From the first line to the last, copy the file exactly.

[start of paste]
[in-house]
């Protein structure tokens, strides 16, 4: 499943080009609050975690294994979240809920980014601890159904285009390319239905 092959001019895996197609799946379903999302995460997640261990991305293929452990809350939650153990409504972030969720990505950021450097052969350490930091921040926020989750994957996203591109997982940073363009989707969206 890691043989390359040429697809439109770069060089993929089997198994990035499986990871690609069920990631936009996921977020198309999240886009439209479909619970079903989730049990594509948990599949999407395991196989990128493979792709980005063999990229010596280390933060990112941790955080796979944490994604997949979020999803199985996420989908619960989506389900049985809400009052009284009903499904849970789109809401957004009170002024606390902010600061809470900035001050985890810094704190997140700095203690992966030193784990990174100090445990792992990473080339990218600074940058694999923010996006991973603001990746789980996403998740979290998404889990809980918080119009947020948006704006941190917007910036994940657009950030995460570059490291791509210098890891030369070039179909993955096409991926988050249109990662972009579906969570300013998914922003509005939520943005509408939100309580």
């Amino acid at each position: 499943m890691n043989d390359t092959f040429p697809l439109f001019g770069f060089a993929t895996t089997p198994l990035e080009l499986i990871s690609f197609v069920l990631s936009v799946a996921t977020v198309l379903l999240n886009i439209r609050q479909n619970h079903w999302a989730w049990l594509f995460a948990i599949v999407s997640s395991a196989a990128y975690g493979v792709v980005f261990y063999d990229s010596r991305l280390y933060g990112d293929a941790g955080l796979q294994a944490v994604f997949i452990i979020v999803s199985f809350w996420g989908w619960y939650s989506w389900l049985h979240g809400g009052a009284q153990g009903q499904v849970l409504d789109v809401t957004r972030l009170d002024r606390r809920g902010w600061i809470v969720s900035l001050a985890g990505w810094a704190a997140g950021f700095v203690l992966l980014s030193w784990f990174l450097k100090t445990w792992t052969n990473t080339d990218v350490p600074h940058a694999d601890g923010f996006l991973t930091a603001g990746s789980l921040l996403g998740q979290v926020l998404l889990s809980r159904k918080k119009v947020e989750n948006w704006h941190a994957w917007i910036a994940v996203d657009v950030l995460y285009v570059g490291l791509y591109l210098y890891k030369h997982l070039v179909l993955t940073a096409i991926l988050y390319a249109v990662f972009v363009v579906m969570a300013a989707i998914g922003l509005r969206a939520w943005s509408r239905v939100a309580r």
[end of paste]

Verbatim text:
[in-house]
């Protein structure tokens, strides 16, 4: 499943080009609050975690294994979240809920980014601890159904285009390319239905 092959001019895996197609799946379903999302995460997640261990991305293929452990809350939650153990409504972030969720990505950021450097052969350490930091921040926020989750994957996203591109997982940073363009989707969206 890691043989390359040429697809439109770069060089993929089997198994990035499986990871690609069920990631936009996921977020198309999240886009439209479909619970079903989730049990594509948990599949999407395991196989990128493979792709980005063999990229010596280390933060990112941790955080796979944490994604997949979020999803199985996420989908619960989506389900049985809400009052009284009903499904849970789109809401957004009170002024606390902010600061809470900035001050985890810094704190997140700095203690992966030193784990990174100090445990792992990473080339990218600074940058694999923010996006991973603001990746789980996403998740979290998404889990809980918080119009947020948006704006941190917007910036994940657009950030995460570059490291791509210098890891030369070039179909993955096409991926988050249109990662972009579906969570300013998914922003509005939520943005509408939100309580």
């Amino acid at each position: 499943m890691n043989d390359t092959f040429p697809l439109f001019g770069f060089a993929t895996t089997p198994l990035e080009l499986i990871s690609f197609v069920l990631s936009v799946a996921t977020v198309l379903l999240n886009i439209r609050q479909n619970h079903w999302a989730w049990l594509f995460a948990i599949v999407s997640s395991a196989a990128y975690g493979v792709v980005f261990y063999d990229s010596r991305l280390y933060g990112d293929a941790g955080l796979q294994a944490v994604f997949i452990i979020v999803s199985f809350w996420g989908w619960y939650s989506w389900l049985h979240g809400g009052a009284q153990g009903q499904v849970l409504d789109v809401t957004r972030l009170d002024r606390r809920g902010w600061i809470v969720s900035l001050a985890g990505w810094a704190a997140g950021f700095v203690l992966l980014s030193w784990f990174l450097k100090t445990w792992t052969n990473t080339d990218v350490p600074h940058a694999d601890g923010f996006l991973t930091a603001g990746s789980l921040l996403g998740q979290v926020l998404l889990s809980r159904k918080k119009v947020e989750n948006w704006h941190a994957w917007i910036a994940v996203d657009v950030l995460y285009v570059g490291l791509y591109l210098y890891k030369h997982l070039v179909l993955t940073a096409i991926l988050y390319a249109v990662f972009v363009v579906m969570a300013a989707i998914g922003l509005r969206a939520w943005s509408r239905v939100a309580r």